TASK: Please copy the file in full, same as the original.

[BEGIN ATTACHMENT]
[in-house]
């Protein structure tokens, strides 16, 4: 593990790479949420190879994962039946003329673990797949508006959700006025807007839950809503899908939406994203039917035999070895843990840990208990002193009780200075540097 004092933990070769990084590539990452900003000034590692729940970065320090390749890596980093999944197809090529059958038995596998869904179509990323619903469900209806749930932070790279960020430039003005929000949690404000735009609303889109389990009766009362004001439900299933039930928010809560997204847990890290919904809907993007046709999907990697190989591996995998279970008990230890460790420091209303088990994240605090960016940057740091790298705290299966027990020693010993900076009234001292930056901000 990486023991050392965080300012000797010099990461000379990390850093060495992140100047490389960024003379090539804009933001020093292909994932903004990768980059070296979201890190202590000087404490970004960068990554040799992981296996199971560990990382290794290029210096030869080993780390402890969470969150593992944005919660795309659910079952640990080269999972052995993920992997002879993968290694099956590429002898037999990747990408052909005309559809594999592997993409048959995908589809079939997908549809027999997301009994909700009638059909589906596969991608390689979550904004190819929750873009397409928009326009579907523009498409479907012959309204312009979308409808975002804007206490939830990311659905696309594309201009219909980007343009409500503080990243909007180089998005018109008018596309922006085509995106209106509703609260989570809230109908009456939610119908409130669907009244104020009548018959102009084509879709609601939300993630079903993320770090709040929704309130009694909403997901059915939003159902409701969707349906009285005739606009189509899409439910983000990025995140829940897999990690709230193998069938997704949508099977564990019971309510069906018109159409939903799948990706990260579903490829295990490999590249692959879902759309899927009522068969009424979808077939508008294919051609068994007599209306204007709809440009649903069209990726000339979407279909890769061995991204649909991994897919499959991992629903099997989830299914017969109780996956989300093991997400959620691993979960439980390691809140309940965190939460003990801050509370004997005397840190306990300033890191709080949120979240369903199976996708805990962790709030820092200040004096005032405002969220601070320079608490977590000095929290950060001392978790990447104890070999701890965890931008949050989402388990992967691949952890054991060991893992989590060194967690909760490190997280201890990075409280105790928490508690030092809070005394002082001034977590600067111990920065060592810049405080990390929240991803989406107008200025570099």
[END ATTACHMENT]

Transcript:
[in-house]
């Protein structure tokens, strides 16, 4: 593990790479949420190879994962039946003329673990797949508006959700006025807007839950809503899908939406994203039917035999070895843990840990208990002193009780200075540097 004092933990070769990084590539990452900003000034590692729940970065320090390749890596980093999944197809090529059958038995596998869904179509990323619903469900209806749930932070790279960020430039003005929000949690404000735009609303889109389990009766009362004001439900299933039930928010809560997204847990890290919904809907993007046709999907990697190989591996995998279970008990230890460790420091209303088990994240605090960016940057740091790298705290299966027990020693010993900076009234001292930056901000 990486023991050392965080300012000797010099990461000379990390850093060495992140100047490389960024003379090539804009933001020093292909994932903004990768980059070296979201890190202590000087404490970004960068990554040799992981296996199971560990990382290794290029210096030869080993780390402890969470969150593992944005919660795309659910079952640990080269999972052995993920992997002879993968290694099956590429002898037999990747990408052909005309559809594999592997993409048959995908589809079939997908549809027999997301009994909700009638059909589906596969991608390689979550904004190819929750873009397409928009326009579907523009498409479907012959309204312009979308409808975002804007206490939830990311659905696309594309201009219909980007343009409500503080990243909007180089998005018109008018596309922006085509995106209106509703609260989570809230109908009456939610119908409130669907009244104020009548018959102009084509879709609601939300993630079903993320770090709040929704309130009694909403997901059915939003159902409701969707349906009285005739606009189509899409439910983000990025995140829940897999990690709230193998069938997704949508099977564990019971309510069906018109159409939903799948990706990260579903490829295990490999590249692959879902759309899927009522068969009424979808077939508008294919051609068994007599209306204007709809440009649903069209990726000339979407279909890769061995991204649909991994897919499959991992629903099997989830299914017969109780996956989300093991997400959620691993979960439980390691809140309940965190939460003990801050509370004997005397840190306990300033890191709080949120979240369903199976996708805990962790709030820092200040004096005032405002969220601070320079608490977590000095929290950060001392978790990447104890070999701890965890931008949050989402388990992967691949952890054991060991893992989590060194967690909760490190997280201890990075409280105790928490508690030092809070005394002082001034977590600067111990920065060592810049405080990390929240991803989406107008200025570099």